Sticking to their guns

Print edition : July 30, 2004

The third round of the six-party negotiations on the North Korean nuclear weapons issue sees little progress as North Korea speaks of "freezing" the programme while the United States looks at this position with suspicion.

in Singapore

The chief delegates to the six-party talks on the North Korean nuclear issue in Beijing on June 23. (From left) South Korean Deputy Foreign Minister Lee Soo-hyuck, Chinese Vice-Foreign Minister Wang Yi, U.S. Assistant Secretary of State James Kelly, North Korean Deputy Foreign Minister Kim Kye-Gwan, Japanese chief delegate Mitoji Yabunaka and Russian Ambassador-at-Large Alexander Alexeyev.-AP

PROGRESS, measurable as a diplomatic nuance rather than a clear breakthrough, marked the third round of six-party talks on the North Korean nuclear weapons programme. With the parties agreeing "in principle" to sustain the process through another round by the end of September, the focus now shifts to some of the many contentious specifics.

After the talks effort concluded in Beijing on June 26, Chinese Vice-Foreign Minister Wang Yi, who chaired the effort, made some candid comments at a press conference. A quick-glance summary of the positions of the parties - the Democratic People's Republic of Korea (DPRK or North Korea), the United States, South Korea, Japan, Russia and China - to the negotiations, his comments are worth quoting.

"The DPRK expressed its willingness to give up all projects related to nuclear weapons in a transparent manner. [Pyongyang] would like to accept inspections to this end," Wang said. In this specific context, the DPRK stressed that its willingness to accept "nuclear freezing" "is merely the first step of nuclear [weapons programme] abandonment". For the first time, the DPRK put forward a "concrete plan" for the implementation of "nuclear freezing".

For the first time, the U.S., too, "worked out a comprehensive plan for the complete resolution of the nuclear issue", Wang pointed out. Noting that the U.S. reaffirmed "it would not adopt any hostile policies [towards] the DPRK", he delivered the punch-line about the larger problems at stake in the following terms: "Meanwhile, we clearly understand that the nuclear issue is highly complicated and there is still a serious lack of mutual trust between [the] relevant parties."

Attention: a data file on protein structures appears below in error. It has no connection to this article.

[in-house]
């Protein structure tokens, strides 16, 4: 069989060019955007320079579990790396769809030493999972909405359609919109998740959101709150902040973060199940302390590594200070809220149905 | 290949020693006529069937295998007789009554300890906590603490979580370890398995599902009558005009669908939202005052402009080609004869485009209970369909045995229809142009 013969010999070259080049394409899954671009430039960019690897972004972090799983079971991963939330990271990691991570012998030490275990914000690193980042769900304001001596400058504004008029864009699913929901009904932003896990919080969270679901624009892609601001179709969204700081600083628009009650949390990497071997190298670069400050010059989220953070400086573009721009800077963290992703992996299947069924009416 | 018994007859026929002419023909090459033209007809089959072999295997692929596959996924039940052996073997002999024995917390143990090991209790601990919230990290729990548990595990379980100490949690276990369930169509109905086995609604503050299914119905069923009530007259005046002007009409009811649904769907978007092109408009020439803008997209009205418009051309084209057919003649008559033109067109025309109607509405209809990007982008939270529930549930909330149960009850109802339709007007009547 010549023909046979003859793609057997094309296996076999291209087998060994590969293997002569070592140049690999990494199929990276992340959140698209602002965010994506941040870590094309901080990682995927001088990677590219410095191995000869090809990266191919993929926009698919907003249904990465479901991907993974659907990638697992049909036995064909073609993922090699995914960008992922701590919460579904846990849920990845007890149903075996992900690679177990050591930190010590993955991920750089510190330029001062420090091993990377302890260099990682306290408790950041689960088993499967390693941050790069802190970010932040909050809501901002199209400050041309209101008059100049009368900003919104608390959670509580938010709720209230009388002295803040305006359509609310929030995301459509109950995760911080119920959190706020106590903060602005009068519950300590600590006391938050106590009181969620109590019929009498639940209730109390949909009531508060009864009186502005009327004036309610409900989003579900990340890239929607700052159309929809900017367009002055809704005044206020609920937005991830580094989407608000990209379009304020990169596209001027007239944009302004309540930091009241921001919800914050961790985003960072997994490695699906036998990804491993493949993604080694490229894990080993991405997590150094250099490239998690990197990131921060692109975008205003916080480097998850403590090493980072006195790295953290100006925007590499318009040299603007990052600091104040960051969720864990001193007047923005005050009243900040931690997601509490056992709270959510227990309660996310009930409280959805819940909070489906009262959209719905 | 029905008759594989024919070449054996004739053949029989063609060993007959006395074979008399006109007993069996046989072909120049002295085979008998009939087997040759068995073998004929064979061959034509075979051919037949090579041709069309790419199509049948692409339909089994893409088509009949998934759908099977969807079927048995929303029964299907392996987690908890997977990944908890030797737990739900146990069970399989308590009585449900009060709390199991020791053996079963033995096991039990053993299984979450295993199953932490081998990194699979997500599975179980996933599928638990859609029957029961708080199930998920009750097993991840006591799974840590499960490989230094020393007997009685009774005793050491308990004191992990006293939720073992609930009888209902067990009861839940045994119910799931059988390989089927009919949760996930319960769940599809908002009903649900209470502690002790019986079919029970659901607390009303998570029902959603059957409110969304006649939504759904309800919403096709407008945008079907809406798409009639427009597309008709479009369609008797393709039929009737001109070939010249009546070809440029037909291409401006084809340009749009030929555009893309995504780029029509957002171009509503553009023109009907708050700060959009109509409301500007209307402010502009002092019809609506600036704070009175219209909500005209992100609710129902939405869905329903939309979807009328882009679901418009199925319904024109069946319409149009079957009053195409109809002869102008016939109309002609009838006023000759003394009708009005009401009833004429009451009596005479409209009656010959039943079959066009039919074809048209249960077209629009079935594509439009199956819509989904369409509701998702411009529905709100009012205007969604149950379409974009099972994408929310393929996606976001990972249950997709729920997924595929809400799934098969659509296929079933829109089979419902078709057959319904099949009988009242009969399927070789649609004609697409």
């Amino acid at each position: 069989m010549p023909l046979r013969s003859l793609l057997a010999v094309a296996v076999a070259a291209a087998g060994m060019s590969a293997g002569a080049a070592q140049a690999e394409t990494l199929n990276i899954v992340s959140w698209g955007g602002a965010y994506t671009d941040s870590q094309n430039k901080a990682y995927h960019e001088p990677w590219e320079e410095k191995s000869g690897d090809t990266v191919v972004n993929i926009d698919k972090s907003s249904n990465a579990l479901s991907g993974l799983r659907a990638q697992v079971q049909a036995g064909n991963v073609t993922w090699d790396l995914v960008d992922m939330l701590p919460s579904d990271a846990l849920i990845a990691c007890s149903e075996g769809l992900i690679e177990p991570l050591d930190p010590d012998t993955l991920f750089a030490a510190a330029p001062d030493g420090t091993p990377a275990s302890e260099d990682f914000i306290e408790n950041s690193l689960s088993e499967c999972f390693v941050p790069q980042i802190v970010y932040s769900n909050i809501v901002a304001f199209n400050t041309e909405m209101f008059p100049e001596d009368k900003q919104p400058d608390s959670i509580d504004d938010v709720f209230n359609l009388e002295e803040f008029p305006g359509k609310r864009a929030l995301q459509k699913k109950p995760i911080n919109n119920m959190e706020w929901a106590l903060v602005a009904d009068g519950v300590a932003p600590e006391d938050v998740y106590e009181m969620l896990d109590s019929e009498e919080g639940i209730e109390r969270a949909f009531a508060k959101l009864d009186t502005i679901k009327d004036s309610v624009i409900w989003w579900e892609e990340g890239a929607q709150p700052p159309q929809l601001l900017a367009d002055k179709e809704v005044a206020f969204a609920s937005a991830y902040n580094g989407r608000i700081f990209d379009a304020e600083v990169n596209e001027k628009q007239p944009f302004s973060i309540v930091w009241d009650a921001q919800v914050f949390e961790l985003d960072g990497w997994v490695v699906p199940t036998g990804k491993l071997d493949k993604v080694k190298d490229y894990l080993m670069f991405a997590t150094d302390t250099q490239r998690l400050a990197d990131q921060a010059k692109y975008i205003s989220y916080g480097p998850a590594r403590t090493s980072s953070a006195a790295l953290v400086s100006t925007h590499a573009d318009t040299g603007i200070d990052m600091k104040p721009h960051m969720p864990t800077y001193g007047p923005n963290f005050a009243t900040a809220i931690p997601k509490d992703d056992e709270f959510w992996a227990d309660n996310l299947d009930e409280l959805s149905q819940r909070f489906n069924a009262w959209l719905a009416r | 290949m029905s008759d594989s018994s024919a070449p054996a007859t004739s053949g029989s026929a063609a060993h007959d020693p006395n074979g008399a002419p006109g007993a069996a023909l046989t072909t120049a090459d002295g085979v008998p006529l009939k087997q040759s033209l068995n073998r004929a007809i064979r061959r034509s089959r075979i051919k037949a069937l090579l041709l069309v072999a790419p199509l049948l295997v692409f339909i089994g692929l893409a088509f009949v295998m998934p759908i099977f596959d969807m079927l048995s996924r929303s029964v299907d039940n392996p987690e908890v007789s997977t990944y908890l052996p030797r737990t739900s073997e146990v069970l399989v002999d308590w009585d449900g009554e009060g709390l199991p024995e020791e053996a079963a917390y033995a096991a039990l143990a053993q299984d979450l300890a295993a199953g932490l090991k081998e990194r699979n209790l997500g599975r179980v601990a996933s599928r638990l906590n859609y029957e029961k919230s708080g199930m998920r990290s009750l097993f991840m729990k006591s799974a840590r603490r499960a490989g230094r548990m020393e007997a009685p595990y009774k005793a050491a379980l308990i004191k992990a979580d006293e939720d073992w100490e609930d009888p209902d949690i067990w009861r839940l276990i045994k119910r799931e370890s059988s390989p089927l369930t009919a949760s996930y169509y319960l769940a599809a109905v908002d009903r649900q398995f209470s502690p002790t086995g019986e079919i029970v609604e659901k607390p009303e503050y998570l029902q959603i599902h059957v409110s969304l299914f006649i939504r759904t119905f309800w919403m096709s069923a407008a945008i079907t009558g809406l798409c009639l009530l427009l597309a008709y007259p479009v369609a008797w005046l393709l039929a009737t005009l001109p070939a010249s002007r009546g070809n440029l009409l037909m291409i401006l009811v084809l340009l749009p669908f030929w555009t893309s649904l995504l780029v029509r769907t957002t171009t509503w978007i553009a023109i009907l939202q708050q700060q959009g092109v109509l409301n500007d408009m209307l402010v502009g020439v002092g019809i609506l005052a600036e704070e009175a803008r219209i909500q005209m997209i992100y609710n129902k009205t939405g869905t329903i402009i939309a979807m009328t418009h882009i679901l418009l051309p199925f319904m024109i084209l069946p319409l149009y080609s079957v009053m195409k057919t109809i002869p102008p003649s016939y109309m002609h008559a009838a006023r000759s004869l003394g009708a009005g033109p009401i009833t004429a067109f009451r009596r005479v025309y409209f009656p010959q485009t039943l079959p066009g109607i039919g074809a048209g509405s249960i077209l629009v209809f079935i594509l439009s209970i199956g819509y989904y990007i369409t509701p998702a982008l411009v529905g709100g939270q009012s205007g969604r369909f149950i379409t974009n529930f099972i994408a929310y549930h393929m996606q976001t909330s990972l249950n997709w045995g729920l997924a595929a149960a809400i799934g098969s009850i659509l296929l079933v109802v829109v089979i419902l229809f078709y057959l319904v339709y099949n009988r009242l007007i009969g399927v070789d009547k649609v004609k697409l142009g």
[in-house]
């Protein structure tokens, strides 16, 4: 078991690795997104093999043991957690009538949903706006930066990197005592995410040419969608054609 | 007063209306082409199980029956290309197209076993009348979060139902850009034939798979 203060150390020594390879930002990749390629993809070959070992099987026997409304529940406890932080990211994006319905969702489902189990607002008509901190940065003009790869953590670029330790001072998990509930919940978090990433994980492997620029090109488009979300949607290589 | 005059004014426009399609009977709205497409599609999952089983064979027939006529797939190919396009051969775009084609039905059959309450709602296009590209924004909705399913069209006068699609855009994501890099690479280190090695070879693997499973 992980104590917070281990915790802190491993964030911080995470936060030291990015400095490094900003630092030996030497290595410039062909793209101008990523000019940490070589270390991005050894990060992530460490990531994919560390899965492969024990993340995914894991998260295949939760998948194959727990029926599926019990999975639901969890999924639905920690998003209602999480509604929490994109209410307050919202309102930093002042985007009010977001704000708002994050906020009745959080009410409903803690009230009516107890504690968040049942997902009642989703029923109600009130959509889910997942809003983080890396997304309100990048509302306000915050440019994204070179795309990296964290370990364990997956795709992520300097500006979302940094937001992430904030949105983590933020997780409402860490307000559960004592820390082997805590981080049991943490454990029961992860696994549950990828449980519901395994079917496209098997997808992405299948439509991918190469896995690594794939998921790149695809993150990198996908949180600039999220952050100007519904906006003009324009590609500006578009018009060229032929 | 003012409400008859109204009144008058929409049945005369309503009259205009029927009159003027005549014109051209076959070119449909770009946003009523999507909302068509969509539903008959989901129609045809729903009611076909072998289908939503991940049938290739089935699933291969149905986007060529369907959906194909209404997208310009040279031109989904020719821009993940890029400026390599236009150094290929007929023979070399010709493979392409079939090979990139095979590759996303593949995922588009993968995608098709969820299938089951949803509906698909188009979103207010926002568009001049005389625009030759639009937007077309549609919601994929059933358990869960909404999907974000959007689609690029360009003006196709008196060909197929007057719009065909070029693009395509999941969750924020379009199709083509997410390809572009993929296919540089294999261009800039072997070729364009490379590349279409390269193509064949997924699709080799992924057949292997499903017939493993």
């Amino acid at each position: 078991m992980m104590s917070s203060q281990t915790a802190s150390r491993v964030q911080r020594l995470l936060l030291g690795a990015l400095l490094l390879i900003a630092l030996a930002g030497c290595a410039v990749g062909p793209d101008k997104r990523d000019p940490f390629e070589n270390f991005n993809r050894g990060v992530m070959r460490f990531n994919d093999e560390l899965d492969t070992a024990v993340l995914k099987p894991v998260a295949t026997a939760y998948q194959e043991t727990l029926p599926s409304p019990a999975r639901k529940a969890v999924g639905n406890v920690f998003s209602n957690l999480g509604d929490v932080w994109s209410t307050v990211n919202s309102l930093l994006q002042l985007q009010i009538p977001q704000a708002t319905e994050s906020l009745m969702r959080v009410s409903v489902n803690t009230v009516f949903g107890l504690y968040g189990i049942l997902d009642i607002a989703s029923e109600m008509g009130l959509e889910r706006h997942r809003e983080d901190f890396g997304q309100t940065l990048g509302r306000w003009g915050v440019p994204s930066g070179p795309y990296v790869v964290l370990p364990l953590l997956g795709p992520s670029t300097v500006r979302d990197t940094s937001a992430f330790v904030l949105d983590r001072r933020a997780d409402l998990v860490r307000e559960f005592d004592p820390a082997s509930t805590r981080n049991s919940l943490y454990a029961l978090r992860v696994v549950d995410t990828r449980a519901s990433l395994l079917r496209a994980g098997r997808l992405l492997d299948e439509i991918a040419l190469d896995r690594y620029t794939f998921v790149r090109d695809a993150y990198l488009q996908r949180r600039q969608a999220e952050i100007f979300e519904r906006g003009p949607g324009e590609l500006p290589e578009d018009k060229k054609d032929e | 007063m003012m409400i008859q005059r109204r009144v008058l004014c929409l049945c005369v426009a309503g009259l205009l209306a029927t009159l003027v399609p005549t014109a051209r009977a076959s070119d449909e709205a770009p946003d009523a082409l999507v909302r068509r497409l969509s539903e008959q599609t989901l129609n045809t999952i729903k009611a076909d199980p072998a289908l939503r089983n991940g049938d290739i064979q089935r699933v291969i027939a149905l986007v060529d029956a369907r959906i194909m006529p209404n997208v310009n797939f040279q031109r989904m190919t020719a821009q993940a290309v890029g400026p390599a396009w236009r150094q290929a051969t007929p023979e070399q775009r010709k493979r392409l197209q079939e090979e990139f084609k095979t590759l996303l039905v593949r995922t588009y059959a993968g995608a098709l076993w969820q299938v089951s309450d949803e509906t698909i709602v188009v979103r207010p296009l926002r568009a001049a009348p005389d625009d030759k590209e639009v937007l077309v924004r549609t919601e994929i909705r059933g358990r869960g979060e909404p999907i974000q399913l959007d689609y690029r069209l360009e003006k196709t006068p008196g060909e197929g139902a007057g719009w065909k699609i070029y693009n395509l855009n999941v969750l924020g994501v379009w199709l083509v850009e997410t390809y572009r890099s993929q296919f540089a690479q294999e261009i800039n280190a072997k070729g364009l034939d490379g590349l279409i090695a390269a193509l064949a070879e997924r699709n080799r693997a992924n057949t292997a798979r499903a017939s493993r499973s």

The main relevant parties being Washington and Pyongyang, the meeting in Jakarta between U.S. Secretary of State Colin Powell and DPRK Foreign Minister Paek Nam-sun, on July 2, on the margins of the annual meeting of a regional security forum, acquired political importance.

It was certainly not the first high-level political contact between the two countries since President George W. Bush's infamous description of North Korea, Iran and Saddam Hussein's Iraq as forming an "axis of evil". Powell and Paek had earlier met on the sidelines of the same regional forum at Bandar Seri-Begawan (Brunei) on July 31, 2002. That meeting, over a cup of coffee, was meant to break the ice as tensions had heightened between the two countries following the Bush remark. The latest Powell-Paek meeting, in contrast, was meant to give a political thrust, however modest, to the current channels of communication between the two sides. In the event, this meeting too, yielded not even a positive sound bite (even without substance). Not that anyone expected a quick-fix political formulation. But the U.S.-DPRK hiatus came in for special mention by Wang. "The basis of the [six-party] talks is not solid enough, and there are still a number of differences and even opposing ideas on the scope and means of the [nuclear weapons programme] abandonment, freezing and corresponding measures," he underlined.

Responding to questions from the media, Wang made it clear that the issues of "abandonment" and "freezing" remained the "two major difficulties" at the latest round. Asked specifically why his summing-up statement did not include any reference to the DPRK's willingness to "freeze" its nuclear weapons programme, he said the statement was "a collection of all consensus reached" at the meeting. "Fully authorised by the governments of the six parties after serious and careful negotiations," the Chairman's statement mentioned a few times the "first steps" towards the goal of denuclearisation of the Korean peninsula. These "first steps" would include a "freeze" by the DPRK of its atomic weapons programme, he hinted. It is this diplomatic nuance that forms the pith and substance of the progress achieved during the third round.

Now, the idea of a "freeze" and the duration of any such phase, even if only as a prelude to the ultimate dismantling of the DPRK's nuclear weapons capabilities, are still not acceptable to the U.S. The reason is that Washington does not like the idea of a "freeze" to freeze the movement towards the total elimination of Pyongyang's nuclear weapons capabilities.